Breedlove's Briefing: 7 Ways to Avoid Falling Off the Glass Cliff

September 2 - Stephanie Breedlove

Hi! I’m Stephanie Breedlove, Co-Founder of HomePay, Author and Angel Investor.

I absolutely adore taking an idea and giving it life in the form a business, then leading it to its full potential. Nothing is more fun. (Seriously!) I’d love for every woman who wants to start her own business to say the same thing, so here I am, mentoring millennial entrepreneurs. When I’m not working, I like to recharge and head outdoors to hike, bike, or stand up paddle board!

Is that list of business news and trending articles you’ve tagged still unread? I get it. Allow me to help. Take a couple minutes to read my summary of articles serving the most pertinent, actionable business topics. Or, take 10 minutes to read the full article, and put another brick on the foundation of your growing career.

This Week’s Must-Read:

What Is the Glass Cliff? 7 Ways Female Business Leaders Can Avoid Falling Off.

Who it’s for:

Every woman striving to grow their career.

Why it’s important:

Everyone has likely heard of the proverbial glass ceiling: The barrier that separates the earning potential of men and women. Unfortunately, while enterprising women everywhere seem to be making strides to shatter the glass ceiling, progress has been slower than we would like to acknowledge. That is not to say that gains have not been made. For example, board membership of women in Fortune 500 companies has tripled in the last 20 years from 10% in 1995 to more than 30% in 2017. But female representation in the highest levels of executive life is still woefully inadequate, potentially due to a phenomenon known as the glass cliff.

What best practices can we adopt to play a pivotal role in progress? First, simply understanding the path that leads to the glass cliff is valuable. Then, adopting a few simple steps in how you work, make decisions, and seek career advancement may be a game changer. New data provides a roadmap, and it’s my pleasure to get the word out.

Know What the Glass Cliff Really Is

A term initially put forward by Michelle Ryan and Alexander Haslam, of the University of Exeter, the glass cliff is characterized by a company elevating a female leader as an agent of change when they are facing a difficult transition or challenging period. It is staggering to see how often, in the midst of turmoil, companies look to female leadership.

By inheriting a precarious position, women who are appointed during this time are seen as ineffective when they cannot immediately produce positive results. These women are, most often, subsequently replaced with men, who are looked at as saviors after female leadership was unsuccessful in quickly fixing the issues that they inherited with the leadership position.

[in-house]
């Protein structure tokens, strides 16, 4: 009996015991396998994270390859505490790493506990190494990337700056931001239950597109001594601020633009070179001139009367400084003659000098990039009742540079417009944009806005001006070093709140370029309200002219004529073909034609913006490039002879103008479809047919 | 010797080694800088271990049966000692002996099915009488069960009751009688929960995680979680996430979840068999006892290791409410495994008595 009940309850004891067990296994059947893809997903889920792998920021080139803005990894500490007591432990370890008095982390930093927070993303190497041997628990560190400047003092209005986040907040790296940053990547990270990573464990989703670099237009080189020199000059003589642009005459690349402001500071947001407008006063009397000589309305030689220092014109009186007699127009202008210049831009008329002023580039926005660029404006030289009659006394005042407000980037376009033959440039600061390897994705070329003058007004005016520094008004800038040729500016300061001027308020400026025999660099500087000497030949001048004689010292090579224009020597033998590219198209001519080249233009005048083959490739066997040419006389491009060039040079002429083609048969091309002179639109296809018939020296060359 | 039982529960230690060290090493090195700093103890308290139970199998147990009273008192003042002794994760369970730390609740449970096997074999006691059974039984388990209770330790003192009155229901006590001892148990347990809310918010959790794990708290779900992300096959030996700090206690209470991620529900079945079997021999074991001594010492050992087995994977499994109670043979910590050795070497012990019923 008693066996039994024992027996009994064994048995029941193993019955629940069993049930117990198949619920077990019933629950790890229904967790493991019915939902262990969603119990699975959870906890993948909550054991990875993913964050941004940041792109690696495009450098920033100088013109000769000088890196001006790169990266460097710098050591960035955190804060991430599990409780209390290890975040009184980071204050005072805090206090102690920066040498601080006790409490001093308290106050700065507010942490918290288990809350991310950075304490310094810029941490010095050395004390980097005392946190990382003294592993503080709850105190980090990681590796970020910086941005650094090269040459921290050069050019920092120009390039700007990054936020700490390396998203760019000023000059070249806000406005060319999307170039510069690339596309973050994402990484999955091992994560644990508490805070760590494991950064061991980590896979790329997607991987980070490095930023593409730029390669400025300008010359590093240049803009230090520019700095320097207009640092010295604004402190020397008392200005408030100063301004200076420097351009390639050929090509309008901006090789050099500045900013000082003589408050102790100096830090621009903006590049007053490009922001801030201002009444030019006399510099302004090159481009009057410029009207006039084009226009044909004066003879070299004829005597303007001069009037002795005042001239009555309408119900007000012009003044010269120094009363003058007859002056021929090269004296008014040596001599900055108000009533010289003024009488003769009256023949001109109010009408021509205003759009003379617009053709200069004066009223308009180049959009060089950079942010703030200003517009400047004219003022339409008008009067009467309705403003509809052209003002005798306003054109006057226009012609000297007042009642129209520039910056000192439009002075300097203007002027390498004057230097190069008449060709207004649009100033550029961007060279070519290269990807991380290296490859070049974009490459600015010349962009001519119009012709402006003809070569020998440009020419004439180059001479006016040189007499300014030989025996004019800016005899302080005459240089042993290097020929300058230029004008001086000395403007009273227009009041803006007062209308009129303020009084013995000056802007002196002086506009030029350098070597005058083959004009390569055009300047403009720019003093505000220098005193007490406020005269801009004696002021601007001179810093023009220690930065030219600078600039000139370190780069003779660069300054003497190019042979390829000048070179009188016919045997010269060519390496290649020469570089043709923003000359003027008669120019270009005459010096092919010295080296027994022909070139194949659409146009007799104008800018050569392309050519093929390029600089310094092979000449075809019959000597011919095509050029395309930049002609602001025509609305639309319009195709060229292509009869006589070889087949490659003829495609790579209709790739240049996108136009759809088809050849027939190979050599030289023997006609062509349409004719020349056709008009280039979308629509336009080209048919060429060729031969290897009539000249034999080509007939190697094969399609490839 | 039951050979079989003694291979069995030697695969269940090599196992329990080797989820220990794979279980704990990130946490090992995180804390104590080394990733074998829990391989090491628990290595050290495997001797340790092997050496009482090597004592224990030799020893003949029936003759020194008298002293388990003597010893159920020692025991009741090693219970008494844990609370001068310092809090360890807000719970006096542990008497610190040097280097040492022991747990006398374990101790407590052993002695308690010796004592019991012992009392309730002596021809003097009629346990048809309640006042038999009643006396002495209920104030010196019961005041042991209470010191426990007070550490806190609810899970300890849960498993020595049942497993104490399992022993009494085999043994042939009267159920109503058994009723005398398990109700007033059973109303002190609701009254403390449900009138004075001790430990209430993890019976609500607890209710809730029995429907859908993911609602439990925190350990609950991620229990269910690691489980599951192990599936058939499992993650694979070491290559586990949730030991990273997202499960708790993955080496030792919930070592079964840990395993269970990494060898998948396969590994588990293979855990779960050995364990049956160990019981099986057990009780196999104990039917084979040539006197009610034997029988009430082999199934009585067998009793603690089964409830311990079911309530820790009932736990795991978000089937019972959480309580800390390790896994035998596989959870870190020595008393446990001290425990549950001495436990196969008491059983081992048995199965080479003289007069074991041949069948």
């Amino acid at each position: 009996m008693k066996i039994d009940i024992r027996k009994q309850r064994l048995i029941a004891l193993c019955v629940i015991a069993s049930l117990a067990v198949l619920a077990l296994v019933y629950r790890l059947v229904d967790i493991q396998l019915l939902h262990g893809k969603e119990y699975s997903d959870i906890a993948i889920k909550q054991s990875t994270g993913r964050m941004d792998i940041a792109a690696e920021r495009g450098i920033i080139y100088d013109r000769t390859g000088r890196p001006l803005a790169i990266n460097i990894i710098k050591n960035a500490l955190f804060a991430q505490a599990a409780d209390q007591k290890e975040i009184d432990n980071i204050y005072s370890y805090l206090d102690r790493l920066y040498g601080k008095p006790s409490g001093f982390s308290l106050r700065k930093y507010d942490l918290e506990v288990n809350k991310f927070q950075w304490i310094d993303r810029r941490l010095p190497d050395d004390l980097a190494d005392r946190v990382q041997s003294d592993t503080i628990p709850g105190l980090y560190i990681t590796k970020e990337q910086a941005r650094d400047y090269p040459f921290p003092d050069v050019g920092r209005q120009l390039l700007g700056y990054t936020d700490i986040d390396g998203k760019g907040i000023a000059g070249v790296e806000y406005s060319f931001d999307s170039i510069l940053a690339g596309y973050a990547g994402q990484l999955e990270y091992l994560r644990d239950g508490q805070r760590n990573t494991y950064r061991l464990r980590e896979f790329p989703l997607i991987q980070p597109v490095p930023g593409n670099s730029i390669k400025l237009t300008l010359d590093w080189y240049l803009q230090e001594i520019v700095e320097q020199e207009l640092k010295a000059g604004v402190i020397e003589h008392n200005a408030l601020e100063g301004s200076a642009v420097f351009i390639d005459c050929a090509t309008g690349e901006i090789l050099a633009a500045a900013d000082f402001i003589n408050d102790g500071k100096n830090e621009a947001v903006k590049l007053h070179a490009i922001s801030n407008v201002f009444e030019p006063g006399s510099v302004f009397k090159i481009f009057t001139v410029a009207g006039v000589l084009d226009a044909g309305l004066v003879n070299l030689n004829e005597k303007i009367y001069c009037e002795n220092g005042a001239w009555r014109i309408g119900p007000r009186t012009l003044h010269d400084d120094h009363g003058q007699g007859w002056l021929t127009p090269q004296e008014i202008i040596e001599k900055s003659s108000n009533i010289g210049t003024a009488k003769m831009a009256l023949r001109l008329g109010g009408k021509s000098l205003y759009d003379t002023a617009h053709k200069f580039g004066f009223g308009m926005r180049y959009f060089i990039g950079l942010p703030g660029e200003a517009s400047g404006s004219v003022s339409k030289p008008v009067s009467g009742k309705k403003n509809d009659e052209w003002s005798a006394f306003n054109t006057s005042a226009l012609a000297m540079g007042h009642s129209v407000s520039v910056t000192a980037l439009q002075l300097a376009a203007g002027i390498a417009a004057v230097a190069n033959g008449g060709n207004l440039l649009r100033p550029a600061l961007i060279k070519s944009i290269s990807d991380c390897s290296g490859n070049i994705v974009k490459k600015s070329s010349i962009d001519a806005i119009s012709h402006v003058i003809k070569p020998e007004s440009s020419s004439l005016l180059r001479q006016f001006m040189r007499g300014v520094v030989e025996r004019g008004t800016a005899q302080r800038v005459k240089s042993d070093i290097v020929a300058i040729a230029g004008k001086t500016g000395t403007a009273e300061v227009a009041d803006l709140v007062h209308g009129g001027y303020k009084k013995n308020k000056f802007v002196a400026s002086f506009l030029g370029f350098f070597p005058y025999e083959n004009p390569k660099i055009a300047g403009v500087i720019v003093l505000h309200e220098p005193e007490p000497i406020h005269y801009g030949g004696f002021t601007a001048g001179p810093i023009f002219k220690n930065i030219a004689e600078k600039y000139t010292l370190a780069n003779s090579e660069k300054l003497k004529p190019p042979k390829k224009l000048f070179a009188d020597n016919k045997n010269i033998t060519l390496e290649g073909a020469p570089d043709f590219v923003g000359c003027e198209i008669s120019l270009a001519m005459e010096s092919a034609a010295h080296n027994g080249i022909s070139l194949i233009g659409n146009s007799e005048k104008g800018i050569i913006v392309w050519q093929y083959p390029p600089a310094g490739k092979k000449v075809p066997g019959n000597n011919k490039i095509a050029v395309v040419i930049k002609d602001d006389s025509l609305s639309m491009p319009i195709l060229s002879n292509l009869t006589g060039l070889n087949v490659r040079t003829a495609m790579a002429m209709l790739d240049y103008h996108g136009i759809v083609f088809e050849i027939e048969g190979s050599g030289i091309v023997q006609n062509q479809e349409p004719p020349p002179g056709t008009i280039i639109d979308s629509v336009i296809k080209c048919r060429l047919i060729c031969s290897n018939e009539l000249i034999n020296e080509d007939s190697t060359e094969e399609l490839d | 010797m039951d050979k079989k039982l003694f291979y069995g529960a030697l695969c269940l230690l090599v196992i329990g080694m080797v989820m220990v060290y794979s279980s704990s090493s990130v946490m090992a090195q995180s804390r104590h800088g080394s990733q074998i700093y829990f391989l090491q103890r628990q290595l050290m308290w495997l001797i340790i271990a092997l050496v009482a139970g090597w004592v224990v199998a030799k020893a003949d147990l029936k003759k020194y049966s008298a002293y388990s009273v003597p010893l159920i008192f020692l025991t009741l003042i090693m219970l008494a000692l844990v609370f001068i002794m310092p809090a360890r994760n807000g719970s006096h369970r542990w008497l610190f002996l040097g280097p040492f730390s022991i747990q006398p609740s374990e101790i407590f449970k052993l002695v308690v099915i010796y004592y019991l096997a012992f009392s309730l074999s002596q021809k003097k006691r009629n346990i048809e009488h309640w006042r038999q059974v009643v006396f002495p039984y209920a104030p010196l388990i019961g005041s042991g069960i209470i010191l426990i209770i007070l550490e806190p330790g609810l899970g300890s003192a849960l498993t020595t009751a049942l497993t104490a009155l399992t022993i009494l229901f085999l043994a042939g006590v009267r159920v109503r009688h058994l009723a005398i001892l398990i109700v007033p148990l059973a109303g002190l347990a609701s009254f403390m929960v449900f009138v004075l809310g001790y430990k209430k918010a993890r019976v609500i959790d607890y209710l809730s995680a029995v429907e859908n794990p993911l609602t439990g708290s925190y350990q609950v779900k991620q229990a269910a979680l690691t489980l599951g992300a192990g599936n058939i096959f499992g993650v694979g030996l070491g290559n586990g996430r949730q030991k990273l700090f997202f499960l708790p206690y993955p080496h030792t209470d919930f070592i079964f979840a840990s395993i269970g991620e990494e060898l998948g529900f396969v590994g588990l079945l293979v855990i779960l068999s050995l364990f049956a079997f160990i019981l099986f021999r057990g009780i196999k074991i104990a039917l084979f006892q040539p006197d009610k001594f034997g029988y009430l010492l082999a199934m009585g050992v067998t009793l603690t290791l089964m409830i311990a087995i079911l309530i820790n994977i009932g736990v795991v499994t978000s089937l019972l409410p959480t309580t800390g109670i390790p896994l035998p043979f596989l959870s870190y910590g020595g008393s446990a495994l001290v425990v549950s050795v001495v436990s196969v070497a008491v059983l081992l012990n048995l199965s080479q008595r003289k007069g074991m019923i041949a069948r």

Practices for Avoiding the Glass Cliff

So, how to approach the cliff without falling off? It requires understanding that women need to develop a level of empowerment and advocacy that male counterparts do not. Women have enough trouble being taken seriously for simple business tasks like getting business loans and making sure they are getting a fair wage. We have to remain vigilant in the business world and work harder to get a fair share.

Here’s some best practices to make the work a little less difficult:

1. Know Your Numbers. Knowledge is power!

2. Include Risk in Your Negotiations. Know your worth, especially when risk is high. Men are 4 times more likely to ask for a raise than women.

3. Define Success Before You Accept. Women CEOs are 45% more likely to be ousted than male CEOs. Have the board set your performance standards and then decide if they are achievable.

4. Use Your Unique Position to Your Advantage. Women outrank men in 11 out of 12 emotional intelligence categories and are better problem solvers.

5. Believe in Yourself. Make decisions quickly and confidently. Decisiveness makes you 12x more likely to be considered a high-performing executive.

6. Build a Network. Having trusted colleagues in multiple departments will give you more insight.

7. Don’t Be Afraid to Walk Away. If the risk is too great, say so. Ousted women CEOs don’t usually get picked back up to lead another organization.

Top Take-Away: We now have data informing us of how the glass cliff has been created. This is powerful, because it allows us to effectively build practices for eliminating it. Change won’t happen overnight, but this is smart progress.

Want a Deeper Understanding? These are excellent:

Why Struggling Companies Promote Women: The Glass Cliff, Explained.

How Women End Up on the Glass Cliff

Should Women Be More Worried About the Glass Cliff Than the Glass Ceiling?

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